Adding Color to your Progressions with Chord Extensions
Another purpose of chords in music is to add color to your songs and you can do this using chord extensions.
At their foundation, chords are made up of triads. Three notes to make a chord. The Root, third and 5th intervals of a scale. You could say that triads are broad sounds, like major sounding happy and minor sounding sad.
However, chord extensions such as 9ths, 11ths, and 13ths add a ton of color to your chords and can further specify the “type” of happy or sad sound. For example, an epic triumphant sound could be said to be a more specific type of happy sound. It’s more nuanced.
Chord extensions are most commonly used in Jazz which is why many people call them Jazz Chords. However, they are also used in all kinds of music including pop, rock, traditional world music, etc.
I have a post about chord extensions here: What are Chord Extensions?. This can give you some more insight into them.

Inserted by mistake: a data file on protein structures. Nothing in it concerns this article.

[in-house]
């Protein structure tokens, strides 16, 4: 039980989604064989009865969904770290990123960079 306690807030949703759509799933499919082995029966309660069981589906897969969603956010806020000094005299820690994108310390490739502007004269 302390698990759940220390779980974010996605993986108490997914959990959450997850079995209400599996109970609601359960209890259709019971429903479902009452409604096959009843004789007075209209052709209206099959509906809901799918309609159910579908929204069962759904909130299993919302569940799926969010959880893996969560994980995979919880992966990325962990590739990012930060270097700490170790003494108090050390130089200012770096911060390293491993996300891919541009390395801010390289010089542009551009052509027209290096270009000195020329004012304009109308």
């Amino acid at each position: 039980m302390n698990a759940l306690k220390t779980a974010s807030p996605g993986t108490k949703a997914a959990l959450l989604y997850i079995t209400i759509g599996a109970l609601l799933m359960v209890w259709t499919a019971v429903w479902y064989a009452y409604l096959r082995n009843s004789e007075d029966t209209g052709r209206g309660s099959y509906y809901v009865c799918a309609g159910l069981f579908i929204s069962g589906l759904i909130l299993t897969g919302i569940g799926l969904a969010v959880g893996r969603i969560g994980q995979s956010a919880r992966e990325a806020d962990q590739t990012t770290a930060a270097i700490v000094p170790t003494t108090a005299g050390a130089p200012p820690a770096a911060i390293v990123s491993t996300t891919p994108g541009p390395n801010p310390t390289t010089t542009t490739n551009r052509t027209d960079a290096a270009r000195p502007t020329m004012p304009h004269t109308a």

One other thing to note about chord extensions and using them to add color to your chord progressions is that you can add the “extension” notes in different instruments. When you hear the chord spread across different instruments it helps to hear each element clearly as they work together to display the full chord.
This brings us to the next purpose chords can have in music which involves spreading chords across multiple instruments.
Arranging Chords Across One vs Multiple Instruments
Arrangement is very important when you’re putting together songs and this not only has to do with the instruments that play in the song but also with arranging a chord over multiple instruments.
When you write for a band the song needs to be arranged for multiple instruments, not just your own. So if you write a chord progression, you may need to consider how to spread it across multiple instruments to sound clear and have each one complement the other to have a place in the “whole” of the song.
For example, in Jazz you will often see the Bass emphasizing the Root notes of the chord (let’s say A for an AMajor7#13), while the guitar might play inversions of the chord plus the chord extensions (such as all the other notes of an AMajor7#13 that are not the bass note).
When both instruments are heard together you hear a full AMajor7#13 chord, even though the instruments are not playing the entire chord on their respective instruments. They sum up.
What Music Theory to Know when Working with Chords in Songwriting
Lastly, I wanted to include the concepts you might want to look into if you’re interested in learning more about working with chords in songwriting.